News Feature | November 19, 2014

Is Discharged Wastewater Tainting The Groundwater With Drugs?

Sara Jerome

By Sara Jerome,

A new study from the U.S. Geological Survey, a federal agency, investigated the threat of drugs released into the environment through wastewater.

The study found that treated municipal groundwater released back into the environment can sometimes result in groundwater carrying traces of pharmaceuticals and other contaminants.

Paul Bradley, the study’s lead author, explained the findings, noting the close connection between streams and groundwater.

 “Combined with the detection of pharmaceuticals in groundwater collected several meters away from the stream, these results demonstrate that addition of wastewater to this stream results in unintentional, directed transport of pharmaceuticals into shallow groundwater,” Bradley said in a statement from the agency.

The study focused on a small stream near Des Moines, IA.

"Samples for the study were taken from Fourmile Creek during the months of October and December of 2012. In October, the wastewater made up about 99 percent of the stream’s flow, whereas in December, the wastewater made up about 71 percent of the stream’s flow. During both months, Fourmile Creek experienced persistent dry conditions," Summit County Citizens Voice reported.

The findings?

"This study found that 48 and 61 different pharmaceuticals were present in the stream downstream of the wastewater discharge point during the two periods of study, with concentrations as high as 7,810 parts-per-trillion (specifically the chemical metformin, an anti-diabetic pharmaceutical)," USGS reported.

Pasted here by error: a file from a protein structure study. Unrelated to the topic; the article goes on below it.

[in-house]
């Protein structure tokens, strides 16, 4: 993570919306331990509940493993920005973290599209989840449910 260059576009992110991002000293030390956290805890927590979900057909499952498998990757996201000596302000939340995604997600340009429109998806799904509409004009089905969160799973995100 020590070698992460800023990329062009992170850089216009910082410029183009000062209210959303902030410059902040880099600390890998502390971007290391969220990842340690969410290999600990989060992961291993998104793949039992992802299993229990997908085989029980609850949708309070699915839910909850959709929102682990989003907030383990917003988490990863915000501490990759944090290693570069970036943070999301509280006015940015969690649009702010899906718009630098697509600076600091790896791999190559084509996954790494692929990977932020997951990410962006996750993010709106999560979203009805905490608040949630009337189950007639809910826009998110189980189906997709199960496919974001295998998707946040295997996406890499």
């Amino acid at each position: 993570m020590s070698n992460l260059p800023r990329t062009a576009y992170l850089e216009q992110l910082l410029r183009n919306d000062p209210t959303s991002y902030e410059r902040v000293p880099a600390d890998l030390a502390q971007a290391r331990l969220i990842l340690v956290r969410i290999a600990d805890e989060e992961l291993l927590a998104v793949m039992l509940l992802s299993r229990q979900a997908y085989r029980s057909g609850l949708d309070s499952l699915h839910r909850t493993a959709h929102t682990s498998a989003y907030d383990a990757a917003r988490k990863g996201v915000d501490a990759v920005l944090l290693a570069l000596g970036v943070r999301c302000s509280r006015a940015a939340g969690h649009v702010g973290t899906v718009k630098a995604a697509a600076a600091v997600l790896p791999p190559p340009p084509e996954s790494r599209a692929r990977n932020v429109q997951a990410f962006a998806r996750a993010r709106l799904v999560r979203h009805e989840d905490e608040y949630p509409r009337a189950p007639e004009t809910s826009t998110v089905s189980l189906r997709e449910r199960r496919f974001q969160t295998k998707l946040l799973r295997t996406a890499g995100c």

"Correspondingly, between 7 and 18 pharmaceuticals were present in groundwater at a distance of about 65 feet (20 meters) from the stream bank, with concentrations as high as 87 parts-per-trillion (specifically fexofenadine, an antihistamine pharmaceutical)," the agency said.

The research could have an impact on how bank filtration is used. "Bank filtration is the engineered movement of water between surface water bodies and wells located a short distance away on the streambank," USGS said.

A team of researchers at USGS is dedicated to tracking contaminants in U.S. waterways.

"They’ve found steroid hormones and the antibacterial agent triclosan in sewage; the antidepressant fluoxetine (Prozac) in fish; and compounds from both birth control pills and detergents in the thin, slimy layer that forms over stones in streams," the New York Times recently reported.

Check out Water Online's Drinking Water Contaminant Removal Solution Center.